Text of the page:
Steam frigate

Russian steam corvette Vityaz
HMS Birkenhead was laid down as a steam frigate, but made redundant by screw-driven propulsion before her completion in 1845.

Steam frigates, also known as screw frigates, and the smaller steam corvettes and steam sloops were steam-powered warships. The first such ships were steam-powered versions of the traditional frigates, corvettes and sloops.


The first vessel that can be considered a steam warship was the Demologos, which was launched in 1815 for the United States Navy.[1]

From the early 1820s, the British Navy began building a number of small steam warships, and by the 1830s many navies were experimenting with steam-powered warships. This first generation of steam warships, termed 'paddle warships' (in the categories of frigate, sloop, gunvessel or other), used paddlewheels mounted on either the sides or in the center. The ships were equipped with large guns, generally mounted on one deck (although some larger paddle warships carried guns on two deck levels). Paddlewheels were proven in a number of Admiralty trials to be less efficient than the propeller or 'screw', and more vulnerable to damage, and from the late 1840s onwards navies began to build screw-driven steam warships.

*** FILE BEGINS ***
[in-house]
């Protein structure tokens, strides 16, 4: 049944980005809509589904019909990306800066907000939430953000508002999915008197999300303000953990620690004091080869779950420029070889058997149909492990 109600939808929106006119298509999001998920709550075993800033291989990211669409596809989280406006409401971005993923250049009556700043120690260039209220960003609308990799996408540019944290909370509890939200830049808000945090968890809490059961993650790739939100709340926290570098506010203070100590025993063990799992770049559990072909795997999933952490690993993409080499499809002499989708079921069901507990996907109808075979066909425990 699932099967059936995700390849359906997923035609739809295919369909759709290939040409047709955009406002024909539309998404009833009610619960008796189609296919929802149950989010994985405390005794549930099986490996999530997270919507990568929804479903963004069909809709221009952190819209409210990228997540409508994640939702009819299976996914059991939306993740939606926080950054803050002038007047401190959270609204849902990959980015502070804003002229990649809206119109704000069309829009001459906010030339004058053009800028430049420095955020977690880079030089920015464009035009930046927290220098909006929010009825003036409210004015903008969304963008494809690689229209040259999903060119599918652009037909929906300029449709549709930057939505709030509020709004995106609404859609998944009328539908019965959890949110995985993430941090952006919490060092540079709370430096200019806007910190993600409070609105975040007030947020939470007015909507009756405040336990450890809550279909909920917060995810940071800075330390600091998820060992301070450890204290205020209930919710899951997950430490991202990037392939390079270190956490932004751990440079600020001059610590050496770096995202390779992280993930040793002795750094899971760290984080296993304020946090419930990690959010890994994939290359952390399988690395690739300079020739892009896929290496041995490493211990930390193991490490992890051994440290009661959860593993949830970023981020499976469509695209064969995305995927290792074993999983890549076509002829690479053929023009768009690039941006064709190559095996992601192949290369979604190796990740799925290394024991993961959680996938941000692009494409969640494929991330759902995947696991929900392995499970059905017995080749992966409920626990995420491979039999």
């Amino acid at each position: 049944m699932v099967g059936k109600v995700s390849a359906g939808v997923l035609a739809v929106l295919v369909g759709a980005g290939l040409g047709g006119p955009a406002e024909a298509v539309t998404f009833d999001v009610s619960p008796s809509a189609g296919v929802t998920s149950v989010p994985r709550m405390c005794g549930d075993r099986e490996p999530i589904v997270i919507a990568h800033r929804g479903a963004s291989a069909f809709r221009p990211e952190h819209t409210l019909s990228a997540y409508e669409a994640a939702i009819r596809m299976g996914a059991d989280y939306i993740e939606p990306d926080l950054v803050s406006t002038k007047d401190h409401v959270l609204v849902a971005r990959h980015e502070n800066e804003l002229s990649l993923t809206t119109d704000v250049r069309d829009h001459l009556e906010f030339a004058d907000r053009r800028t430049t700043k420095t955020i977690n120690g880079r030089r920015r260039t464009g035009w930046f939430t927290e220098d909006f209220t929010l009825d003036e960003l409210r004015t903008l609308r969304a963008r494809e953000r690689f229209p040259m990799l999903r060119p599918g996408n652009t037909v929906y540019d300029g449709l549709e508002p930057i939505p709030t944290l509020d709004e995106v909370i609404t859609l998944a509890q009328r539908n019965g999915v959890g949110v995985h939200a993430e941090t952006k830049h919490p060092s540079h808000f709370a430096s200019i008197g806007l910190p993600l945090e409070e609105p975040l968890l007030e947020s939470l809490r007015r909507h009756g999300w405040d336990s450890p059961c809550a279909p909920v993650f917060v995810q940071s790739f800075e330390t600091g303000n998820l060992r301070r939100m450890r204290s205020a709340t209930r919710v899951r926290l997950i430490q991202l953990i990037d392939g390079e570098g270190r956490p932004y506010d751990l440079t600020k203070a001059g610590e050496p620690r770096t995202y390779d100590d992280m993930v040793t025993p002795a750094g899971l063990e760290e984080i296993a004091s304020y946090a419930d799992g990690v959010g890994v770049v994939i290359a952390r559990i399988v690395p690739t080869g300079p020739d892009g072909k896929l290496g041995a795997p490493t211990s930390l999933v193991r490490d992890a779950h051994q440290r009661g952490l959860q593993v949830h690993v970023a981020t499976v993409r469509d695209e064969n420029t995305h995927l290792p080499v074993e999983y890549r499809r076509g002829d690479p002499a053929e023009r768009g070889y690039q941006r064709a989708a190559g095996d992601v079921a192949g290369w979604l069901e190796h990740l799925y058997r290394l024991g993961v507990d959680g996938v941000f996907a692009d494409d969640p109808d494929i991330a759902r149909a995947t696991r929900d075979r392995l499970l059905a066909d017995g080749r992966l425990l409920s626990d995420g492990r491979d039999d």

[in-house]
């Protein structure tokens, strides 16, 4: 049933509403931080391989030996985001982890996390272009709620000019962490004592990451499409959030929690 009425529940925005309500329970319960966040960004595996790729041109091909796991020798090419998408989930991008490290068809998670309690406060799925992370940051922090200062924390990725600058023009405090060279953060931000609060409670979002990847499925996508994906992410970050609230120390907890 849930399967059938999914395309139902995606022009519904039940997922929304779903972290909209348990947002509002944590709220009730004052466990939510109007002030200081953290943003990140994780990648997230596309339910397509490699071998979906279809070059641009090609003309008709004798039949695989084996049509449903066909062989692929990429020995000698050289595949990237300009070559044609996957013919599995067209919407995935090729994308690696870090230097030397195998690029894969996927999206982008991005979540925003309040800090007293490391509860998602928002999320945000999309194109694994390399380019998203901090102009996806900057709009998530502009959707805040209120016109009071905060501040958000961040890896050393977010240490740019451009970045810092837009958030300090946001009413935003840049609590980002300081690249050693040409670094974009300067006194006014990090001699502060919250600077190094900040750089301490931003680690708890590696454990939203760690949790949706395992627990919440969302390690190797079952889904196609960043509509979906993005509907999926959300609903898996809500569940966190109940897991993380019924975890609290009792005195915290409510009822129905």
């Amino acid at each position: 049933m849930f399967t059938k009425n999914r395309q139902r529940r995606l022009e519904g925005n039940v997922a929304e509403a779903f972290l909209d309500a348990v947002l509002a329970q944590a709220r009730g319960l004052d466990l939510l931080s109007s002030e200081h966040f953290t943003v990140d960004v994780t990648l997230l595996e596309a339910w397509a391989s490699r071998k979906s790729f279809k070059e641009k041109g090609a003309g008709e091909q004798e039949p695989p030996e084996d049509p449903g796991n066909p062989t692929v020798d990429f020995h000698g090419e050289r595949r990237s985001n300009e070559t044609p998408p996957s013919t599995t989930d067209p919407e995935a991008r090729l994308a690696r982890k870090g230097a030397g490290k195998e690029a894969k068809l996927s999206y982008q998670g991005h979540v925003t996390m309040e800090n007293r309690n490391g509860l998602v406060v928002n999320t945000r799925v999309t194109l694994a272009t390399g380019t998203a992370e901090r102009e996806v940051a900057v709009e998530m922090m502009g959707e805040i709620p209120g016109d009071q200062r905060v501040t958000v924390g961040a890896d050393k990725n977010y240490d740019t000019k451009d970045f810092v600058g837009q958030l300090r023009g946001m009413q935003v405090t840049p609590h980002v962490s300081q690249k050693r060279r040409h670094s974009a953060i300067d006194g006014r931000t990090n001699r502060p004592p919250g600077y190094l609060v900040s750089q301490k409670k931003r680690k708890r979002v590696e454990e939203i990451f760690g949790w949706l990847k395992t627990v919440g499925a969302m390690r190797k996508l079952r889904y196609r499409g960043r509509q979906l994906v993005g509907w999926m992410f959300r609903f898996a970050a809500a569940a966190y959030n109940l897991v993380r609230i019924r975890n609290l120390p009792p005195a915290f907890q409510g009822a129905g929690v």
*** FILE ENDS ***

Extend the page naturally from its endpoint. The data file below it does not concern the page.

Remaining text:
These warships more closely resembled the traditional sailing warship, and were built with steam engines and screw propeller for propulsion. The ships retained a full sail-plan however, due less to conservatism than to lack of coaling supplies around the globe, the last being an especially important consideration for frigates, which often operated independently on the far side of the world. These 'screw frigates', built first of wood and later of iron, continued to perform the traditional role of the frigate until late in the 19th century. France and the United Kingdom were the only two countries to develop fleets of wooden steam screw battleships, and both navies built numbers of screw frigates.

From 1859, armour was added to ships based on existing frigate and ship of the line designs. The additional weight of the armour on these first ironclad warships meant that they could have only one gun deck, and they were technically frigates, even though they were more powerful than existing ships-of-the-line and occupied the same strategic role. The phrase 'armoured frigate' remained in use for some time to denote a sail-equipped, broadside-firing type of ironclad. For a time, they were the most powerful type of vessel afloat.

Towards the end of the 19th century, the term 'frigate' fell out of use. Armoured vessels were designated as either 'battleships' or 'armoured cruisers', while unarmoured vessels including frigates and sloops were classified as 'unprotected cruisers'.


The only surviving screw frigate is the Danish Jylland.

See also


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